An annual conference and the "Space Elevator Games" with a prize sponsored by NASA and the Spaceward Foundation are growing events, and the next European conference will be in December in Luxembourg. Eurospaceward!
What is the space elevator? Well, we old-timey sci fi folk will recall the idea of a "skyhook" which was always envisioned as a giant constructed structure reaching above the earth's gravitational influence, thereby allowing access to space without expensive, costly, intensive and potentially dangerous rocket launches. What's more, such a structure would provide "payload potential" far in excess of anything we could engineer/do via rocket launch technology, no matter what the fuel.
In a great example of "next generation" thinking, the Space Elevator of today uses technologies that weren't known to the concept originator, one of the world's most brilliant, original scientists, thinkers - and a science fiction real Grand Master of prose and thought - Arthur C. Clarke. I (and several others privileged enough to know the "Star Wars" group that also included Jerry Pournelle and Larry Niven - can you say "Ringworld" - I can - could not love them more if I tried - know another interesting side note that sidesteps the politicians of the world completely . . . but for another day). Anyway, long story short, the Space Elevator was first thought up by Arthur C. Clarke ages ago in his spare time after he finished inventing the satellite communications system that makes this blog, your satellite TV, your iPhone and your GPS possible . . .
Oh! OK, today's Space Elevator that all these brilliant, fun, cool creative students and scientists from all over the world are working on is this: An extremely thin, long ribbon or strip of ultrastrong material (currently envisioned to be constructed from carbon nanotubes) will be built between a platform in the Pacific Ocean and a point that could be as far away as 62,000 miles above sea level. An "anchor" or counterweight will be at the top of the strip of ultrastrong material, that is currently envisioned as being about a foot wide, less than the thickness of a sheet of paper, and . . . well . . . up to 62,000 miles long. The top of the elevator can be anywhere from LEO (Low Earth Orbit) to several other orbital points - each has its own advantages and disadvantages. So far, the point with the most advantages and least disadvantages is the one that's farthest away - 62,000 miles.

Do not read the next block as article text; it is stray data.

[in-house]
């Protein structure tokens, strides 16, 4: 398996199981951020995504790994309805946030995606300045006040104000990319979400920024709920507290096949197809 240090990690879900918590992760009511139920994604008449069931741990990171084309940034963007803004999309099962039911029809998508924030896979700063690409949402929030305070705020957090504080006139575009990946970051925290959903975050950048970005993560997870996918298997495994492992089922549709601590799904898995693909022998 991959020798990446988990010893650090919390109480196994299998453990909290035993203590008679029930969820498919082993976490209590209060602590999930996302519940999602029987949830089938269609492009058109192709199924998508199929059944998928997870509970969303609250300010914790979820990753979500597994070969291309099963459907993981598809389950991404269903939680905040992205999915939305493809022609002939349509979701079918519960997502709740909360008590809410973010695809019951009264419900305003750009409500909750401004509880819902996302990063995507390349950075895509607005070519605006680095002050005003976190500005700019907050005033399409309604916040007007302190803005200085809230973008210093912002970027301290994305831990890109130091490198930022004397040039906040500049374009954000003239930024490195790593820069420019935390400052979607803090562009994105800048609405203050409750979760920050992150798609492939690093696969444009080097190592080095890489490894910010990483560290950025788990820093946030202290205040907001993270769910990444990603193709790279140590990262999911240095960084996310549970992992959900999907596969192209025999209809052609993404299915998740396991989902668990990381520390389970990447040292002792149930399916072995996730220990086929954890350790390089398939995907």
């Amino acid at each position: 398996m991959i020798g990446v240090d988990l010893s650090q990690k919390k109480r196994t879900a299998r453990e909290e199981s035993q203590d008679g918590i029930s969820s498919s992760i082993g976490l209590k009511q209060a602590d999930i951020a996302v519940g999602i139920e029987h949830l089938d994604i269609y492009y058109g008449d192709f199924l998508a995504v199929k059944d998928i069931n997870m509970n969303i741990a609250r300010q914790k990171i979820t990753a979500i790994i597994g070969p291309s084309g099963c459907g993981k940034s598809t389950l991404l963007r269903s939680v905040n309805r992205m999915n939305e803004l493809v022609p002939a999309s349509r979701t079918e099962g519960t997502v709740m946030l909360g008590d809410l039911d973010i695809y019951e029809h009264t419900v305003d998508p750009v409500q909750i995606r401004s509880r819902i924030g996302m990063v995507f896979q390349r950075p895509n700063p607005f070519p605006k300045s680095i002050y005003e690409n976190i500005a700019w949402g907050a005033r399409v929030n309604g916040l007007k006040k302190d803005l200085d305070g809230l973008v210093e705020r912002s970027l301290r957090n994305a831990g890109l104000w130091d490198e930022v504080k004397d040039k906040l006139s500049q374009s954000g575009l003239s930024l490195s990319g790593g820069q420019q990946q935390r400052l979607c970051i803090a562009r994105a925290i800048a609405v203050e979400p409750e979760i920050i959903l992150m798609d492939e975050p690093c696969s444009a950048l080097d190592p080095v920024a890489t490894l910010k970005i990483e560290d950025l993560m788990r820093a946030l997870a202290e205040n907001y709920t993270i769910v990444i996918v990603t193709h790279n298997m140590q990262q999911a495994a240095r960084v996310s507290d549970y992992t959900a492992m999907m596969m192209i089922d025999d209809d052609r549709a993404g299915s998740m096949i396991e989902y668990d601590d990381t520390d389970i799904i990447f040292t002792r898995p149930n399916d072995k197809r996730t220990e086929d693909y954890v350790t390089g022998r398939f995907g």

A "lifter," carried by "climbers" is a moving platform capable of carrying a worthwhile payload (5 to 20 tons, possibly more). The "climbers" will move the platform up and down the "ribbon" using powerful lasers positioned on platforms surrounding the ribbon's earthbound Pacific Ocean platform. The lasers will be trained on photovoltaic cells on the lifter and it is estimated to be able to travel up to about 118 miles an hour. This is about a 3 week trip. You know what that tells me? I got that 118 MPH figure from "How Stuff Works" and . . . the most recent contest test runs were referring to an approximate 2-week trip, so they just shaved 7 days off this total - or increased speed approximately 50%.
Right now, the "ribbon" teams have gotten ultra strong material of fairly long lengths (not 62,000 miles . . . gosh), and the laser teams are beaming their test lifters pretty far. It's "Beam Me Up, Scotty," but different.
Now, what's the point? Right now, our technology for reaching space kind of sucks. Rockets are expensive, dangerous, and pretty much one-use items. The elevator overall, no matter how they choose to construct it, is much less expensive, much less dangerous, and given current plans, I totally believe them when they say they'll have this going in less than 10 years.
What do we get? A real space station! And space commerce - you name it, anything that needs to be done in zero-g, from new medicines to chemistry to materials fabrication - and building big 'ol much farther-traveling spaceships than our first- and second-generation rockets and shuttles. Our minds picture rockets going to the stars, or at least to the moon. But "in space" - i.e. beyond the Earth's gravity and above our atmosphere, projects that seemed almost insurmountable, like a real trip to Mars with real people, and a colony or actual stuff being done on the Moon (mining, what-have-you) suddenly becomes DOABLE. And, once constructed, there can be more than one Space Elevator.
Now - let's see. What if a plane hits the "ribbon"? I haven't read about that problem yet. What if one of the existing or future communications or other satellites hits the ribbon? They have a plan. How about the radiation dangers for bodies going up and down, especially at that 2-week trip time? They have a plan. How about terrorism or destructive human behavior? You got it - working on a plan.
Is everything going perfectly so far? Well . . . there are over 100 schools and teams all over the world working on different aspects of the Space Elevator project/s.
For some reason, this totally cracked me up, and still does. DO turn sound on to hear the "climber" on its very rapid descent. This is the University of Saskatchewan Space Design Team suffering a disappointment at this year's Japanese Space Elevator competition. I know they'll figure it out very soon.
Why am I into all this? Aw, well you know. Uses for the Space Elevator, stuff like that! (every picture tells a story, don't it . . .)